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Myanmar: Expert calls for “COVID ceasefire”; urges new UN resolution

GEVEVA (27 July 2021) – The UN Special Rapporteur on the situation of human rights in Myanmar called on the United Nations Security Council and Member States to push for an emergency "COVID ceasefire" today in light of an explosion of COVID-19 infections and deaths in Myanmar even as the State Administrative Council (SAC) escalates its attacks against health care workers.

UN Special Rapporteur Tom Andrews stressed the urgent need for Member States to use all the tools of the UN, including passage of resolutions demanding that the SAC immediately cease all attacks, especially against health care professionals who are desperately needed to fight the COVID-19 pandemic that continues to devastate Myanmar.

"Too many in Myanmar have needlessly perished and too many more will die without action by the United Nations," Andrews warned. "The UN must act immediately to halt the military junta's attacks, harassment, and detentions in the midst of a COVID-19 crisis.

"Member States of the United Nations cannot afford to be complacent while the junta ruthlessly attacks medical personnel as COVID-19 spreads unchecked. They must act to end this violence so that doctors and nurses can provide life-saving care and international organisations can help deliver vaccinations and related medical care," Andrews said.

"Member States with influence on Myanmar's State Administrative Council must follow passage of a UN resolution by urging an immediate cessation of attacks."

The junta has murdered at least 931 people and is holding at least 5,630 in arbitrary detention where they are in danger of being infected with the virus. Another 255 people have been sentenced for trumped up crimes, with 26 of them - two of whom are minors - sentenced to death. According to the UNHCR, there are 570,320 internally displaced persons currently living in Rakhine, Chin, Kachin, Shan, Kayin, Mon, and Bago states.

Junta forces have engaged in at least 260 attacks against medical personnel and facilities, claiming the lives of at least 18 people. Over 600 health care professionals are currently eluding outstanding arrest warrants and at least 67 are being held by junta forces.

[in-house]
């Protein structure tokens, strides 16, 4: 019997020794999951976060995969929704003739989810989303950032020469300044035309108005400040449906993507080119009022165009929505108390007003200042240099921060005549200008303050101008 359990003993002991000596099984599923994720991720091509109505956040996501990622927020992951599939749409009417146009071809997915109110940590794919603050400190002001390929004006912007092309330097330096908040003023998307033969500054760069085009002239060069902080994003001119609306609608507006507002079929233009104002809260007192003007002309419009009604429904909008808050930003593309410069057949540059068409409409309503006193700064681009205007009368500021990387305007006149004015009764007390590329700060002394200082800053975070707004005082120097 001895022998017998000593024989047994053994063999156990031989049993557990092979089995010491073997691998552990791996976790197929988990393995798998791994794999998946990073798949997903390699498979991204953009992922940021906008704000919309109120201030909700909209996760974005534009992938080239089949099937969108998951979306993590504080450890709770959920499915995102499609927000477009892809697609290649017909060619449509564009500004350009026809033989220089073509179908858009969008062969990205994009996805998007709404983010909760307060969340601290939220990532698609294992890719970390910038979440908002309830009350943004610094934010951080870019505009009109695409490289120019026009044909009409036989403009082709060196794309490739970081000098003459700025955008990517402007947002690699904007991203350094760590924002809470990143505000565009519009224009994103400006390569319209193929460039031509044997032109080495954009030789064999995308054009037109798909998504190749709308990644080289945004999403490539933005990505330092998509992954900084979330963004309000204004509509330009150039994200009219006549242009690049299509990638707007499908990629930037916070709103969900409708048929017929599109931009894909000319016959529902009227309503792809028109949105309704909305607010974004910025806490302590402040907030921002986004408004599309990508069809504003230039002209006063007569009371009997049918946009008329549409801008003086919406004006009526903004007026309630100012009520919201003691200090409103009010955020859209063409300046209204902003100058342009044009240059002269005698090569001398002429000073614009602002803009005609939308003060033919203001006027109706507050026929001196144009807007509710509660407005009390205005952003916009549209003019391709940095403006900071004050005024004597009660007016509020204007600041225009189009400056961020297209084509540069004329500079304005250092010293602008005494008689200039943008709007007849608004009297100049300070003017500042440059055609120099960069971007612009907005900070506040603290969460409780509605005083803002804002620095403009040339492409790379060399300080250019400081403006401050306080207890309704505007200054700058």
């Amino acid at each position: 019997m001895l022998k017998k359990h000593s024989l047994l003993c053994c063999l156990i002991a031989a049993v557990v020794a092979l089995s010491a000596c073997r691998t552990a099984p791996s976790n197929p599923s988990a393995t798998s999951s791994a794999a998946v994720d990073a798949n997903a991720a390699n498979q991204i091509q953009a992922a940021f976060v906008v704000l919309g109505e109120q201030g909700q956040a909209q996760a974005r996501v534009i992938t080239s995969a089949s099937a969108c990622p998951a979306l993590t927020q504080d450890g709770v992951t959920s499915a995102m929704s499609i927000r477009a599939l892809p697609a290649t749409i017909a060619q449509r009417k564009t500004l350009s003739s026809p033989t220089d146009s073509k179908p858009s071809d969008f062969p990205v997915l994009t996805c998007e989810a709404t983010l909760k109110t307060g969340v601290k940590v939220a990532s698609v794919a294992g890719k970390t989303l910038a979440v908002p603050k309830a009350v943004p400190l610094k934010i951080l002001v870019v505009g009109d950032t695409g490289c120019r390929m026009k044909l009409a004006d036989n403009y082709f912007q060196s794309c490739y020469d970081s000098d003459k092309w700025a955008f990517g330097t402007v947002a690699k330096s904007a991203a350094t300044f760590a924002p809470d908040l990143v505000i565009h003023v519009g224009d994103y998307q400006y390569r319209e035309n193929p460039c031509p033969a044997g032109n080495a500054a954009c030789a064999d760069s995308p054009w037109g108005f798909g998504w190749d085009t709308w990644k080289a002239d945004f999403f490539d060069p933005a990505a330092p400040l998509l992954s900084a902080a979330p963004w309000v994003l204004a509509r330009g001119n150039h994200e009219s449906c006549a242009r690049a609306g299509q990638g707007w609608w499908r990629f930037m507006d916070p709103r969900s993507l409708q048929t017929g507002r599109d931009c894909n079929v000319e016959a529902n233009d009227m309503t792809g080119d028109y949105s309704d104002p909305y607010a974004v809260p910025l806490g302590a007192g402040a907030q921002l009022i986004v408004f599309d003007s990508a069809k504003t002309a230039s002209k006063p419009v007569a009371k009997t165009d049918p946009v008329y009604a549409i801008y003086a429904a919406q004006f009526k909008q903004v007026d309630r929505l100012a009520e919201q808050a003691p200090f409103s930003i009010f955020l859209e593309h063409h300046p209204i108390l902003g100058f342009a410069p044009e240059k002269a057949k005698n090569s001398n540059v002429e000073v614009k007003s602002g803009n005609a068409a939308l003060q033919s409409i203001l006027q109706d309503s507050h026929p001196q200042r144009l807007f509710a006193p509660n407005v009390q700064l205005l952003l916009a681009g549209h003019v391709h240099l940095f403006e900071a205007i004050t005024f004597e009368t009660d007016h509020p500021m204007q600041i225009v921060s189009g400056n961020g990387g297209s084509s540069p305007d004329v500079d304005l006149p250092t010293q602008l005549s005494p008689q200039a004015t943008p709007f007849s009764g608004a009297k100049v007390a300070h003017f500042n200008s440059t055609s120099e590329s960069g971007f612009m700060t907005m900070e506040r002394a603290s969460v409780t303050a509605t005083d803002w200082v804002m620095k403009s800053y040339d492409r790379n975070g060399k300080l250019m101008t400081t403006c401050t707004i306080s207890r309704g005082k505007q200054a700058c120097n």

In February, the UN Security Council passed a strong resolution demanding ceasefires in all States experiencing conflict. Resolution 2565 demanded "all parties to armed conflicts engage immediately in a durable, extensive, and sustained humanitarian pause to facilitate the equitable, safe and unhindered delivery and distribution of COVID-19 vaccinations in areas of armed conflict". The Council further called for "full, safe, and unhindered humanitarian access, without delay, for humanitarian personnel and medical personnel, their equipment, transport and supplies, in order to facilitate, inter alia, COVID-19 vaccinations, as appropriate". It also demanded the "protection, safety, and security of such humanitarian and medical personnel…"

"This resolution represented a principled framework to address the outbreak of COVID-19 in States experiencing unrestrained violence. Given this escalating crisis, these demands must now be focused specifically on Myanmar. Doing so will save untold numbers of lives."

Andrews concluded: "Of course the best outcome would be for the junta to stand down so that a legitimate civilian government can lead a coordinated response to the COVID-19 crisis. But in the immediate term, the junta's relentless attacks and detentions must end. For this to be possible, the people of Myanmar need the UN and its Member States to step up with strong, principled action."

ENDS

Mr. Thomas Andrews (United States of America) is the Special Rapporteur on the situation of human rights in Myanmar. A former member of the US Congress from Maine, Mr. Andrews is a Robina Senior Human Rights Fellow at Yale Law School and an Associate of Harvard University's Asia Center. He has worked with the National Democratic Institute for International Affairs and parliamentarians, NGOs and political parties in Cambodia, Indonesia, Algeria, Croatia, Serbia, Ukraine and Yemen. He has been a consultant for the National Coalition Government of the Union of Burma and the Euro-Burma Network and has run advocacy NGOs including Win Without War and United to End Genocide.

The Special Rapporteurs are part of what is known as the Special Procedures of the Human Rights Council. Comprising the largest body of independent experts in the UN Human Rights system, Special Procedures is the general name of the Council's independent fact-finding and monitoring mechanisms that address either specific country situations or thematic issues in all parts of the world. Special Procedures experts work on a voluntary basis; they are not UN staff and do not receive a salary for their work. They are independent from any government or organization and serve in their individual capacity.

UN Human Rights, country page – Myanmar

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